Why you Need to Put a Monetary & Qualitative Value on your Employee Benefits

A few weeks back, I asked you all to vote on what employer sponsored benefit was your favorite. Out of 238 votes, the first place benefit was rather clear: medical, dental, and vision insurance. Here are the poll results:


As you can see by the bold lettering, I personally voted for 401k match. I’ll highlight why in a little bit.

I was honestly a little surprised that health insurances were voted to the #1 spot by almost double the second choice (401k).

How to Put a Value on the Employee Benefits that you Receive

I see two different ways to valuate how much any job’s employee benefits are worth:

  1. Monetary (quantitative) value
  2. Qualitative value

Monetary value is pretty simple. Every one of these benefits, with the exception of ‘the people you work with’ can be assigned a monetary value.

Qualitative value is a much harder to measure metric. For instance, it’s hard to argue that stock options have much more than a monetary value. Vacation days, on the other hand, do have a monetary value (per day you receive off), but are almost always highly regarded for their qualitative value.

Monetary (Quantitative) Values of Employee Benefits

employee benefit value

  • Health Insurance: I was quickly able to find a number of good PPO plans with low deductibles and small co-pays for $100 and less per month. Plans range from around $60 to $150 for twenty-somethings. Taking an average of $100 per month, we can calculate the annual worth of a medical plan of $1,200.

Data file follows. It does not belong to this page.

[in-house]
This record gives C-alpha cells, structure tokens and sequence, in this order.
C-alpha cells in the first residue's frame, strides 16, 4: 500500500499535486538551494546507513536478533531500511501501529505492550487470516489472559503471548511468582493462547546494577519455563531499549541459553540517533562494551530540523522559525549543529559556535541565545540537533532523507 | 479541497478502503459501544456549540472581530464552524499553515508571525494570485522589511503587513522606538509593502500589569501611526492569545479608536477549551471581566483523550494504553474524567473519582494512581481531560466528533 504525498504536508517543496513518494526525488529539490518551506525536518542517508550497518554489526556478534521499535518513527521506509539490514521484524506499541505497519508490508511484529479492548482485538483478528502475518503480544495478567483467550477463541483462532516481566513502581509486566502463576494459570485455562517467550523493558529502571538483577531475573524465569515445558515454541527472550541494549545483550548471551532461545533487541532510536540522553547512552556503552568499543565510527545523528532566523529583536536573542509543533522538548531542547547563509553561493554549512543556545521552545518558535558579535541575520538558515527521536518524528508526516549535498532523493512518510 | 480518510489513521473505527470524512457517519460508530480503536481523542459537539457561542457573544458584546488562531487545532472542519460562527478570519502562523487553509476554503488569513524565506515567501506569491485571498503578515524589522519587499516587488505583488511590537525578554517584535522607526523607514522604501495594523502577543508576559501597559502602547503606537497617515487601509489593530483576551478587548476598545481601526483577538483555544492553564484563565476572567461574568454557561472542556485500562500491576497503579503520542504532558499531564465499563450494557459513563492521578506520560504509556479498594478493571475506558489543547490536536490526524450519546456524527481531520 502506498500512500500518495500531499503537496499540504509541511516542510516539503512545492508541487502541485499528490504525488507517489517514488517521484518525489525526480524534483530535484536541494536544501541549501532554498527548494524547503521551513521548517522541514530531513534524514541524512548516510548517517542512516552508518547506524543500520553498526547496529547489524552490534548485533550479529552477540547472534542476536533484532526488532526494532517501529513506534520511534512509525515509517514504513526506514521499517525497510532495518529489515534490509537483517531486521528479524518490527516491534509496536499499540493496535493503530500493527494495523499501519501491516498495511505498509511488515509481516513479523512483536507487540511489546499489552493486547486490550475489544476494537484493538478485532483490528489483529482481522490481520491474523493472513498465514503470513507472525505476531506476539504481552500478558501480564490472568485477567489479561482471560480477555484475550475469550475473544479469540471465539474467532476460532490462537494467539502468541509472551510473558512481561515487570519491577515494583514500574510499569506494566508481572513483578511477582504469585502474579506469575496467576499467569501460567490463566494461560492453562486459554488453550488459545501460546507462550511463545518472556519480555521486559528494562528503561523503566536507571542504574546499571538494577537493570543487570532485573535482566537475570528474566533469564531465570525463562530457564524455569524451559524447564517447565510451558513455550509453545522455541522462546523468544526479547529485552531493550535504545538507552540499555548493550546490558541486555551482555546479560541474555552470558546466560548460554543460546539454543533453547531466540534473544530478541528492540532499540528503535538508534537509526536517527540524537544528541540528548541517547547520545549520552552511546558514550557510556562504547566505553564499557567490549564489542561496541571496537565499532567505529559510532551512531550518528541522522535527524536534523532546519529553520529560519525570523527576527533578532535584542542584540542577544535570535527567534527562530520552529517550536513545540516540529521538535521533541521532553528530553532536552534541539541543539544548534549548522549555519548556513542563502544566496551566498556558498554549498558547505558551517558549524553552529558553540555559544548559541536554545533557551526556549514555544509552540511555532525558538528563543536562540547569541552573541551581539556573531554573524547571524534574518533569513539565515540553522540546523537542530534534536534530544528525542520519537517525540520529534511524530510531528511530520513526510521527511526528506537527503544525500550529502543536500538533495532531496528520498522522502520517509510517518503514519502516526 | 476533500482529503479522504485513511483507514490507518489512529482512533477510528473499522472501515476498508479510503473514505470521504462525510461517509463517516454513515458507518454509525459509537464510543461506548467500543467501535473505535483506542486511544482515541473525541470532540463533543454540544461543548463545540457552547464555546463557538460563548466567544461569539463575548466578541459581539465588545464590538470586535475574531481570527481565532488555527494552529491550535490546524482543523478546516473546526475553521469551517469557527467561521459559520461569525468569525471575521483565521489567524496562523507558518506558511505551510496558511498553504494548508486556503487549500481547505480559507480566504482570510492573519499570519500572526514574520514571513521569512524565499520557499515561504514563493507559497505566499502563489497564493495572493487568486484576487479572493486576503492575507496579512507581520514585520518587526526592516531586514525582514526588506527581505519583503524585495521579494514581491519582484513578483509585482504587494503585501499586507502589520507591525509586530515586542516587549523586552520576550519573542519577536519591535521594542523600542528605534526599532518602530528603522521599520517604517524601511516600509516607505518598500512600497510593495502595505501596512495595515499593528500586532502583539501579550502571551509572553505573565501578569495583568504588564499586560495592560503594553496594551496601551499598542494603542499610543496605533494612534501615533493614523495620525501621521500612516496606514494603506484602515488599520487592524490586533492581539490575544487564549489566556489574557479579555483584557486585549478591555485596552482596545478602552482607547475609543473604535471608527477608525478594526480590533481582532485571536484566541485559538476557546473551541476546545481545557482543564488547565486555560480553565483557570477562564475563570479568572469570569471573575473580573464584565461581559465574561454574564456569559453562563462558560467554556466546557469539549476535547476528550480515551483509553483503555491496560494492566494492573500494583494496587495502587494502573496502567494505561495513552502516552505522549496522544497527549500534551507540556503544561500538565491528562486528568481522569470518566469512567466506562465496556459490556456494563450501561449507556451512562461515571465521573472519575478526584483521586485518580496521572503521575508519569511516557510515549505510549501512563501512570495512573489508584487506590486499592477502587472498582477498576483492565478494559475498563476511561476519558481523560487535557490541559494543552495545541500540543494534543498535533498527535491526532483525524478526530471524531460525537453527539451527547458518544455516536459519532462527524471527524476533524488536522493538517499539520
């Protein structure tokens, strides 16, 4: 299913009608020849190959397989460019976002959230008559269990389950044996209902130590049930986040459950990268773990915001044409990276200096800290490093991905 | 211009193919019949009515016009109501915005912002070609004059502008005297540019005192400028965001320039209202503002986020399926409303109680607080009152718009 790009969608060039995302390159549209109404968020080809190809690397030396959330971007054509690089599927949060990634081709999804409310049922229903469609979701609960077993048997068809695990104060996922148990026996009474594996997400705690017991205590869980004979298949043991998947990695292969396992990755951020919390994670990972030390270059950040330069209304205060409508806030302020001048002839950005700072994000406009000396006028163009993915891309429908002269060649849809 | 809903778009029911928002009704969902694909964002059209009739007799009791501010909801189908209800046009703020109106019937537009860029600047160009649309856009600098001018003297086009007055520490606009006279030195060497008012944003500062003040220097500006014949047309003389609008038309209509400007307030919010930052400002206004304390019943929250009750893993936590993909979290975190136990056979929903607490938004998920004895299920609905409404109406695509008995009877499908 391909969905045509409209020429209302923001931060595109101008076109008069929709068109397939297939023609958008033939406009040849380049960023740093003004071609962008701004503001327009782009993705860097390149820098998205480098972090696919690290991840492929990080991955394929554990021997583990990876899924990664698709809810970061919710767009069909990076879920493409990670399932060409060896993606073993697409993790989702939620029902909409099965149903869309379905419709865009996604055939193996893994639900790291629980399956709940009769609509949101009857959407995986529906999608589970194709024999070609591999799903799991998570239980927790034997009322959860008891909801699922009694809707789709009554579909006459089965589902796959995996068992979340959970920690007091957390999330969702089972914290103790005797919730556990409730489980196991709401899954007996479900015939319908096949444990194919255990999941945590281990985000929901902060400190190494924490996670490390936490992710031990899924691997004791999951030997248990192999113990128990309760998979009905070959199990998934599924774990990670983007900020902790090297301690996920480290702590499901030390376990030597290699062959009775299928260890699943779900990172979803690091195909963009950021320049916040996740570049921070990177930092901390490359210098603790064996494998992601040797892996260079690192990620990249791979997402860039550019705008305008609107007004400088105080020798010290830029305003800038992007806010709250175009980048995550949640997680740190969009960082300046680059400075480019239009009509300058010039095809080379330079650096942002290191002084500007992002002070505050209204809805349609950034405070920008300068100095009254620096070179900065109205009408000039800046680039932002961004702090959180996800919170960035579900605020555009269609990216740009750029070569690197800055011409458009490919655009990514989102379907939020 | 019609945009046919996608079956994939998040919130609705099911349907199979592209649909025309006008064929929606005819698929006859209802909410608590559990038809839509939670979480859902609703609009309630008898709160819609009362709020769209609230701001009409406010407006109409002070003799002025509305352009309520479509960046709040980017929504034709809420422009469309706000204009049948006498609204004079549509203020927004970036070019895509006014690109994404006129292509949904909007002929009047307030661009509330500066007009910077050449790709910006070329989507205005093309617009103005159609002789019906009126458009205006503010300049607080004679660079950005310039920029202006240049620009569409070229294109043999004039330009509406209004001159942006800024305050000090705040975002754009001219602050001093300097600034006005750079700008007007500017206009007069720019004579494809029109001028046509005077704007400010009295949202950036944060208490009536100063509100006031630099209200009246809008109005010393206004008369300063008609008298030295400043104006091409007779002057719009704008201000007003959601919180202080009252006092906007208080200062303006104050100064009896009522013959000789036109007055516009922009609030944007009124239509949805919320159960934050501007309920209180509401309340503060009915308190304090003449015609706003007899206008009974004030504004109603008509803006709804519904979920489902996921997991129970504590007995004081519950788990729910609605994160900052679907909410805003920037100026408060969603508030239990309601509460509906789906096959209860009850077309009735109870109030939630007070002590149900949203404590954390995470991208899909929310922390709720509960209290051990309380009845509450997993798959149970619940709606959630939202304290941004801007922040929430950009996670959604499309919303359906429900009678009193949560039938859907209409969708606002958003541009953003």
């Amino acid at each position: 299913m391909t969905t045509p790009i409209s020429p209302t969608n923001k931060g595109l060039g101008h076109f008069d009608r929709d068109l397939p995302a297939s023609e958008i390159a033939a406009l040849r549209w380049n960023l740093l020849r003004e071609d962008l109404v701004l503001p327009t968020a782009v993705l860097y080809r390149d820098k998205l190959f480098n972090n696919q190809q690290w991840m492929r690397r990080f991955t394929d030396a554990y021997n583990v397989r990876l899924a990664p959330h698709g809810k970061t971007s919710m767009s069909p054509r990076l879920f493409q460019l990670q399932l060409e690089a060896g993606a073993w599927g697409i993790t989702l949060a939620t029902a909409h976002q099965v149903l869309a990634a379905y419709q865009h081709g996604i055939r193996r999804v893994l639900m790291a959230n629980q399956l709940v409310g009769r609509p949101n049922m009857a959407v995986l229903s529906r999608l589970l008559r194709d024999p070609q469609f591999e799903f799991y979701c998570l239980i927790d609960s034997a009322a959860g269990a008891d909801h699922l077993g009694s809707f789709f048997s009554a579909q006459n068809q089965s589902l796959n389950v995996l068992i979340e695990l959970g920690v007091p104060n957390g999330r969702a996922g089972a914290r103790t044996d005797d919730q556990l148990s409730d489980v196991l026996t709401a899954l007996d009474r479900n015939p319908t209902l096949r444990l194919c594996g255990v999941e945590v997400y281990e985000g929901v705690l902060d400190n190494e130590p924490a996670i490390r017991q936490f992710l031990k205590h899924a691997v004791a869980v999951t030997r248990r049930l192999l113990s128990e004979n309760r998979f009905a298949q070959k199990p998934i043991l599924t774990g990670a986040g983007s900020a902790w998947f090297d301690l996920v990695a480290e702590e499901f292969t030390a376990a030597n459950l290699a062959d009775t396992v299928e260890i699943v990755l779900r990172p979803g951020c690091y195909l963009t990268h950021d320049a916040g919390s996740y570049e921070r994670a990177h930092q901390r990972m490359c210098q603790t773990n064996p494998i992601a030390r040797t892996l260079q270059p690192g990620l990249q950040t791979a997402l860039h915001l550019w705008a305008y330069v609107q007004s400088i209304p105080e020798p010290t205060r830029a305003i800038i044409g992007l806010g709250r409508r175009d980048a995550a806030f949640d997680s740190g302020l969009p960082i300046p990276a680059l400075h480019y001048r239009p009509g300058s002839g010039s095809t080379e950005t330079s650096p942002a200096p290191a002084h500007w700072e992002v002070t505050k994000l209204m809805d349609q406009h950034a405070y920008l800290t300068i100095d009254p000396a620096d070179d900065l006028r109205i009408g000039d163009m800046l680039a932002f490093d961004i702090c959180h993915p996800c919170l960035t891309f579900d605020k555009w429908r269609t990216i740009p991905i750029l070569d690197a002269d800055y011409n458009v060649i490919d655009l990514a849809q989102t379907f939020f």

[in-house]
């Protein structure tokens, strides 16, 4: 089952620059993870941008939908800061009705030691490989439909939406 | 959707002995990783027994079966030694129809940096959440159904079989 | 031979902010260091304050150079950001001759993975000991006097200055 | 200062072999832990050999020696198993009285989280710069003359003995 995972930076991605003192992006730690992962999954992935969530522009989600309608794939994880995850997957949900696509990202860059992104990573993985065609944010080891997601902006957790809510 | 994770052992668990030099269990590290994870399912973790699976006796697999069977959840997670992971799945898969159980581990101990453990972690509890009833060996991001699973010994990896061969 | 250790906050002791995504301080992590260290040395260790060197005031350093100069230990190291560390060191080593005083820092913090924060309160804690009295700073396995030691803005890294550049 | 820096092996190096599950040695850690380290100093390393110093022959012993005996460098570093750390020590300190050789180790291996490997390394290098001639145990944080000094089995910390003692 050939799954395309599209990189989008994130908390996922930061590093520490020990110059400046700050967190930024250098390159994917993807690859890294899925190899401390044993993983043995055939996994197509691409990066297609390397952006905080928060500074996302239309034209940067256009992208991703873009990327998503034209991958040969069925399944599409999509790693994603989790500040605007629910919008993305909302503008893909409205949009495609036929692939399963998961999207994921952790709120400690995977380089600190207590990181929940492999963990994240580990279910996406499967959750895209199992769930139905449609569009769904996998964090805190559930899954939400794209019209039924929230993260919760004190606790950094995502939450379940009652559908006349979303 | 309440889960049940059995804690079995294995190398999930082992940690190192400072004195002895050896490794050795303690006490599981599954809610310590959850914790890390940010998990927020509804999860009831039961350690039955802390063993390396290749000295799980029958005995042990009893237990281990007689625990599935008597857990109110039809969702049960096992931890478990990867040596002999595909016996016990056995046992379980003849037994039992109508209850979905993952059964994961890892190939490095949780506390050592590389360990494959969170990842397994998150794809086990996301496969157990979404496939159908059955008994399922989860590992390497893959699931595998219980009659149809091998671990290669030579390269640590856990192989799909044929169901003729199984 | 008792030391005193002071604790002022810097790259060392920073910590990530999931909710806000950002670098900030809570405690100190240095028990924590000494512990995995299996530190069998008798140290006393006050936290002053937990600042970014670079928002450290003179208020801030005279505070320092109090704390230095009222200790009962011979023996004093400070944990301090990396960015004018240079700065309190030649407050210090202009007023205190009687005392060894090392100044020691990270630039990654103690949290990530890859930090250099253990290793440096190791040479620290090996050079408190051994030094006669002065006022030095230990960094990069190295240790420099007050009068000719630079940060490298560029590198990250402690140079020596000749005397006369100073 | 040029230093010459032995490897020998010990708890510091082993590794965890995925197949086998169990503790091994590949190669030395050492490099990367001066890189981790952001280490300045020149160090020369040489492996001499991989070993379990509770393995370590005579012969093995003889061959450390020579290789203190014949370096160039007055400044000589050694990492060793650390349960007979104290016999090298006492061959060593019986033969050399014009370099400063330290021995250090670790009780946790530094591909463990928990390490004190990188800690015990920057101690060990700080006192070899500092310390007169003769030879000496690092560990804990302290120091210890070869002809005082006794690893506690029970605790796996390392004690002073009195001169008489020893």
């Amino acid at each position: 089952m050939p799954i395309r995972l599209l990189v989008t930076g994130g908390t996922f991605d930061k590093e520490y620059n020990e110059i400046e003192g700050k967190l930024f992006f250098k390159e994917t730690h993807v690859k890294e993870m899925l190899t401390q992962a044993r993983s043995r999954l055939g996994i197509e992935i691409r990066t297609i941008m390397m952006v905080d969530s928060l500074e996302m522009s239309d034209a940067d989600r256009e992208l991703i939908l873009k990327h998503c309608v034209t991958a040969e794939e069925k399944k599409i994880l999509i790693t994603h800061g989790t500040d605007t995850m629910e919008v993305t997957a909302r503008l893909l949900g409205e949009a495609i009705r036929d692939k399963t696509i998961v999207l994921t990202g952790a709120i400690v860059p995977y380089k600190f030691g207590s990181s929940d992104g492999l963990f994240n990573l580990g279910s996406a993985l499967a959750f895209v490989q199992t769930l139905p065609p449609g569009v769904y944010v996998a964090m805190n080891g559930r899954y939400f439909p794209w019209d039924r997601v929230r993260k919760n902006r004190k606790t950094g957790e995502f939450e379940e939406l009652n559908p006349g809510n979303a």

• 401k: The dollar amount that your employer matches per year.
  • Vacation: The number of vacation days multiplied by your daily wages.
  • Bonuses and options: These are much harder to put a monetary value on because they are often not guaranteed. The only thing you have to go on is the past, which doesn’t always foreshadow the future.

Qualitative Value of Employee Benefits

Qualitative benefit valuations are not the easiest to measure. They can vary per person. For instance, health insurance coverage may be much more heavily weighted by an employee with many pre-existing conditions. I am not at all surprised that medical benefits came in first, because they cover the most primitive human need: our health. There is a lot of security in that. The third place finisher, vacation time, provides a ton of value in the ‘quality of life’ area. Makes sense, right?

Why I Chose 401k

My employer gives a 50% 401K match on up to the maximum allowed 401k contribution. That equates to $9,000 in 2015, far more than the $1,200 value on medical insurance. Additionally, it also provides a ton of future qualitative value in the hopes that it will lead to an early and/or higher income retirement. Stock options came in dead last for me, and very few of you picked them as your top choice, because they offer little guaranteed monetary value, and just about zero qualitative value.

What does this Mean for you?

My recommendation here is that when you evaluate your current job, negotiate for raises/benefit changes, or are accepting a new job, try to place monetary and qualitative values on all of the benefits. For example, for a healthy twenty-something, it may not make much sense to accept a job with health insurance (because it offers health insurance) over a job that doesn’t offer health insurance but does offer a salary that is $3,000 higher.

Employee Benefit Discussion:

  • What kind of monetary value do you place on your benefits?
  • What kind of qualitative value?
  • Do these valuations change your ranking of these benefits?
  • What are your top 5 benefits after applying values to them?

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